Based on the research, it’s clear manufacturers realise they need to make the necessary investments to make maximised product uptime a reality. However, customers were ready for maximised product uptime yesterday.
With 87% of end users indicating that a service agreement that guarantees maximised product uptime would be a competitive advantage for their own business, there is no denying that the customer demand is there, and manufacturers need to make maximised product uptime the rule – as opposed to the exception – now.
To learn more about “Maximised Product Uptime: The Emerging Industry Standard” and see additional research results, visit syncron.com.
Gartner: Leaders Lack Skilled Smart Manufacturing Workers
With organisations rapidly adopting industry 4.0 capabilities to increase productivity, efficiency, transparency, and quality as well as reduce cost, manufacturers “are under pressure to bring their workforce into the 21st century,” says Gartner.
While more connected factory workers are leveraging digital tools and data management techniques to improve decision accuracy, increase knowledge and lessen variability, 57% of manufacturing leaders feel that their organisations lack the skilled workers needed to support their smart manufacturing digitalisation plans.
“Our survey revealed that manufacturers are currently going through a difficult phase in their digitisation journey toward smart manufacturing,” said Simon Jacobson, Vice President analyst, Gartner Supply Chain practice.
“They accept that changing from a break-fix mentality and culture to a data-driven workforce is a must. However, intuition, efficiency and engagement cannot be sacrificed. New workers might be tech-savvy but lack access to best practices and know-how — and tenured workers might have the knowledge, but not the digital skills. A truly connected factory worker in a smart manufacturing environment needs both.”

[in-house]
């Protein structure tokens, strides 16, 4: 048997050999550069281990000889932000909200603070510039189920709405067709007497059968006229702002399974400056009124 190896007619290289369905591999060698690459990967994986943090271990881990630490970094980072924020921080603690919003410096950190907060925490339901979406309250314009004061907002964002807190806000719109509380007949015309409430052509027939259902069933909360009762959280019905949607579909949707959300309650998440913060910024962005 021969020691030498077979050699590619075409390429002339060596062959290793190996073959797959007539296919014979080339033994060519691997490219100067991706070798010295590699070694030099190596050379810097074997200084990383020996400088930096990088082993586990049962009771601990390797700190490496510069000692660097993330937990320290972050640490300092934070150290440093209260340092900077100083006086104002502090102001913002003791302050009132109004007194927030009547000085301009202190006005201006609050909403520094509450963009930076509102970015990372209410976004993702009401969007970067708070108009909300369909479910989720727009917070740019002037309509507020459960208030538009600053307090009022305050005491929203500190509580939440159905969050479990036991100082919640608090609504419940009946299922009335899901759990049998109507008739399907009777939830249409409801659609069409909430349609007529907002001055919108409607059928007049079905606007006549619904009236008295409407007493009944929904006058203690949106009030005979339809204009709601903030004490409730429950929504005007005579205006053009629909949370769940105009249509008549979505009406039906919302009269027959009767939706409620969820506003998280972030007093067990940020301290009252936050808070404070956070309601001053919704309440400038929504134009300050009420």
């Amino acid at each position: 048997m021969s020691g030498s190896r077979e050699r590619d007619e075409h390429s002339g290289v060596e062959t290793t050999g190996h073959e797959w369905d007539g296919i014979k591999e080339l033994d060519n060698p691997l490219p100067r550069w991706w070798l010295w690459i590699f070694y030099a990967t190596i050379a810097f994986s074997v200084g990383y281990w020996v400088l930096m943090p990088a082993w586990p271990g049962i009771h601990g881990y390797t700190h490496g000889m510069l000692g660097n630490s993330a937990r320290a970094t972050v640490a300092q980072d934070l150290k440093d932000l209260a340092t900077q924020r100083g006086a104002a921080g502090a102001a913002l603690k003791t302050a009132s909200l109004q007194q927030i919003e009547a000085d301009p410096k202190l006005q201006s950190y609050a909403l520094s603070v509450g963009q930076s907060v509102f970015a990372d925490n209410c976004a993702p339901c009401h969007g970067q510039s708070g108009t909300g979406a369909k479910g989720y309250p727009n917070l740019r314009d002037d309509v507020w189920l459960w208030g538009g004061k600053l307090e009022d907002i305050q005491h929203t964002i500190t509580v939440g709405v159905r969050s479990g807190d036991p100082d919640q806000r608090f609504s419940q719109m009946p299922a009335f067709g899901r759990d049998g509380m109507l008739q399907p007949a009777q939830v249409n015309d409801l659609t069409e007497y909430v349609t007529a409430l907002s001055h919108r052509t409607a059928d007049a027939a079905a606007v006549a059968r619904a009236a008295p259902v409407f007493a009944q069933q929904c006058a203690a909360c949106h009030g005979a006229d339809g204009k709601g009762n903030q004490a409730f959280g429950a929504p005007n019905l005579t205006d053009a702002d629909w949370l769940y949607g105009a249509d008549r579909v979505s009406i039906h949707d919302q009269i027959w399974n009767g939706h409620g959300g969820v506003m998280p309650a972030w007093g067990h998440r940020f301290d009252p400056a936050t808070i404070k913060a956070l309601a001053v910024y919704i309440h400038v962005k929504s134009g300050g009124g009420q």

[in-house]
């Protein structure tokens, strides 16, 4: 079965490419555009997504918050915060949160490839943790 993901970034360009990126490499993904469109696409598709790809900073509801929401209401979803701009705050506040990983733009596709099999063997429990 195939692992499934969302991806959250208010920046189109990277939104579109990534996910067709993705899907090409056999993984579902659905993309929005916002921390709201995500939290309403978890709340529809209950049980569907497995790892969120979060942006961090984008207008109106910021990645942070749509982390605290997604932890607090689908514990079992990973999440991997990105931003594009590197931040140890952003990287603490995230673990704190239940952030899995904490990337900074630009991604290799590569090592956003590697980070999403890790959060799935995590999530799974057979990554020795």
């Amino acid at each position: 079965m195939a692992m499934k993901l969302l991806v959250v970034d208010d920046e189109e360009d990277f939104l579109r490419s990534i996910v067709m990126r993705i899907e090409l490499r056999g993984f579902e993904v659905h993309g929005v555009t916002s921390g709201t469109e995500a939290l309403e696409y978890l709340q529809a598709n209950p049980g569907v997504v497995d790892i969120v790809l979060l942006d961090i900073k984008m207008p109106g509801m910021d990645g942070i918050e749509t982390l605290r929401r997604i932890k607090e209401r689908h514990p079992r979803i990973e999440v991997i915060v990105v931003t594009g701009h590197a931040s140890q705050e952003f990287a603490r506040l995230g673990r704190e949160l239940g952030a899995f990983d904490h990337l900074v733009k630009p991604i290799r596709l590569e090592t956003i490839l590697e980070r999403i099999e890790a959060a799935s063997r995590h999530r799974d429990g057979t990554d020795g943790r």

Surveying 439 respondents from North America, Western Europe and APAC, Gartner found that “organisational complexity, integration and process reengineering are the most prevalent challenges for executing smart manufacturing initiatives.” Combined they represent “the largest change management obstacle [for manufacturers],” adds Gartner.
“It’s interesting to see that leadership commitment is frequently cited as not being a challenge. Across all respondents, 83% agree that their leadership understands and accepts the need to invest in smart manufacturing. However, it does not reflect whether or not the majority of leaders understand the magnitude of change in front of them – regarding technology, as well as talent,” added Jacobson.
Technology and People
While the value and opportunities smart manufacturing can provide an organisation is being recognised, introducing technology alone isn’t enough. Gartner emphasises the importance of evolving factory workers alongside the technology, ensuring that they are on board in order for the change to be successful.
“The most immediate action is for organisations to realize that this is more than digitisation. It requires synchronising activities for capability building, capability enablement and empowering people. Taking a ‘how to improve a day in the life’ approach will increase engagement, continuous learning and ultimately foster a pull-based approach that will attract tenured workers. They are the best points of contact to identify the best starting points for automation and the required data and digital tools for better decision-making,” said Jacobson.
Long term, “it is important to establish a data-driven culture in manufacturing operations that is rooted in governance and training - without stifling employee creativity and ingenuity,” concluded Gartner.